Moonlight” director and writer Barry Jenkins planned an acceptance speech for a then-prospective “Best Picture” win at Sunday’s (February 26) Academy Awards ceremony. Thanks to a now-infamous gaffe that led presenter Faye Dunaway to announce the incorrect winner—which was only corrected after “La La Land’s” crew took the stage—Jenkins scrapped those remarks for impromptu ones. He shared his intended words with The Hollywood Reporter yesterday (March 1).

“ ‘Best Picture’ is a producer’s award, so I didn’t plan to say much,” writes Jenkins. “Given the possibility of going up for adapted screenplay [which he won with “In Moonlight Black Boys Look Blue” playwright Tarrell Alvin McCraney], I assumed there was a chance I wouldn’t speak at all, that I would have already said my piece.”

Jenkins adds that he planned to speak after co-producers Adele Romanski and Jeremy Kleiner. His address, reprinted in full below, touches on his and McCraney’s personal relationship to the film’s gay Black protagonist: 

Tarell [Alvin McCraney] and I are Chiron. We are that boy. And when you watch ”Moonlight,” you don’t assume a boy who grew up how and where we did would grow up and make a piece of art that wins an Academy Award. I’ve said that a lot, and what I’ve had to admit is that I placed those limitations on myself, I denied myself that dream. Not you, not anyone else—me. And so, to anyone watching this who sees themselves in us, let this be a symbol, a reflection that leads you to love yourself. Because doing so may be the difference between dreaming at all and, somehow through the Academy’s grace, realizing dreams you never allowed yourself to have. Much love.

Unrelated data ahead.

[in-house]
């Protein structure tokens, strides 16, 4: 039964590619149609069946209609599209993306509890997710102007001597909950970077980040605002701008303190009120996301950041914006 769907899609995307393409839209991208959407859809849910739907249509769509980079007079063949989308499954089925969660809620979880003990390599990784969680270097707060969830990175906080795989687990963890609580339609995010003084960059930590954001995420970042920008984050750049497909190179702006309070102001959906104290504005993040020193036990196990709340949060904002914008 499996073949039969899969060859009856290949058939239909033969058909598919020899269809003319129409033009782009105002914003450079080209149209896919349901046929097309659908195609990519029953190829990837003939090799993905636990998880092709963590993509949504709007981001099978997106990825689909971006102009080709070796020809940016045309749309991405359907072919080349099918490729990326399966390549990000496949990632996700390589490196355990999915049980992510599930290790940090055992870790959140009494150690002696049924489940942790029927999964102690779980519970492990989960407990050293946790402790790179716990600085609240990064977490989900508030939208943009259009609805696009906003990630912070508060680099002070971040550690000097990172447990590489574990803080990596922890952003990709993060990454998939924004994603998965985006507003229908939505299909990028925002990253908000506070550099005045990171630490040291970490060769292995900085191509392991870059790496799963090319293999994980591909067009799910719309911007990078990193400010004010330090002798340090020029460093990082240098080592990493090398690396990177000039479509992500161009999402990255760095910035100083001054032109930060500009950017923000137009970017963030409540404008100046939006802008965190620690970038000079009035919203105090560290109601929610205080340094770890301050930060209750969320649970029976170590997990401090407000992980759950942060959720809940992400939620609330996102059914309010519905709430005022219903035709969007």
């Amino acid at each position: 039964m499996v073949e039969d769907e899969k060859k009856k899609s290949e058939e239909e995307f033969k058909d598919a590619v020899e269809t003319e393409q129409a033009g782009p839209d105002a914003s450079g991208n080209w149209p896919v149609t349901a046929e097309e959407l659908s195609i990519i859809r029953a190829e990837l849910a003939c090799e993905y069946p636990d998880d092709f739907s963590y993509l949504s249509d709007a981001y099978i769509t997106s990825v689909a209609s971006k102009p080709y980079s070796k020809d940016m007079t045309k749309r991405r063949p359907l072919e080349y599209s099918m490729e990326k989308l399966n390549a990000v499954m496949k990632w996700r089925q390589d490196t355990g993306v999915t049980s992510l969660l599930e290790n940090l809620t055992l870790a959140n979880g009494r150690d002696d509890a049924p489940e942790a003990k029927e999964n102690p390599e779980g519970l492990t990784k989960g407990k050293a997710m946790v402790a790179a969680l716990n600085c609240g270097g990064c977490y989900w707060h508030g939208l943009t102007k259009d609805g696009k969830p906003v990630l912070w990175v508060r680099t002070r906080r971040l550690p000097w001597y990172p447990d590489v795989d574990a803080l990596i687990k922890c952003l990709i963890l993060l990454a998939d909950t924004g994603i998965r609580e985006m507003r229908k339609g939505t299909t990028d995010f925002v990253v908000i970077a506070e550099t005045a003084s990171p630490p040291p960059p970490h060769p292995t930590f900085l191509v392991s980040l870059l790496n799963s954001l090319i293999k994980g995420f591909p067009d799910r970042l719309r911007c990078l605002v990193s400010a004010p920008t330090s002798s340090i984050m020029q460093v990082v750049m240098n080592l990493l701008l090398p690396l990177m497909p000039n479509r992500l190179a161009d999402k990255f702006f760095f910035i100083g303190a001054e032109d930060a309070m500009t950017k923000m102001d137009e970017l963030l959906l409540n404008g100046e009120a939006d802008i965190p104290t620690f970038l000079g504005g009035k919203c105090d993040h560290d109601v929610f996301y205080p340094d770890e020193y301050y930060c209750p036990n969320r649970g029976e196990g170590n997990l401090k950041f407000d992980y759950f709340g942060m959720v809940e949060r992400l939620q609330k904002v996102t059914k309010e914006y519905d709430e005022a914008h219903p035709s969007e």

“That came out much differently onstage,” he adds. “Given what happened in those last 10 minutes of the ceremony, I don’t know how I managed any words at all. It is what it is.”

The remarks were also shared on “Moonlight’s” Twitter page yesterday.

The New York Times reported Tuesday (February 28) that distributor A24 expanded the film to nearly 1,5000 theaters after its “Best Picture” win.

As for the snafu that cost Jenkins his speech and almost granted “La La Land” the top honor, The Wrap published Oscars stage manager Gary Natoli’s play-by-play account of what happened. Natoli said that a partner with PricewaterhouseCoopers, the accounting firm that tallies and guards Academy votes until Oscars night, accidentally gave co-“Best Picture” presenter Warren Beatty a spare “Actress in a Leading Role” envelope that had winner Emma Stone and her film, “La La Land,” on it. Beatty and Dunaway’s on-stage confusion was not rectified by a second PricewaterCoopers partner who, with her colleague, was responsible for correcting errors.

Academy of Motion Picture Arts and Sciences president Cheryl Boone Isaacs told The Associated Press yesterday that those accountants, identified as Brian Cullinan and Martha Ruiz, would not work for the Oscars again.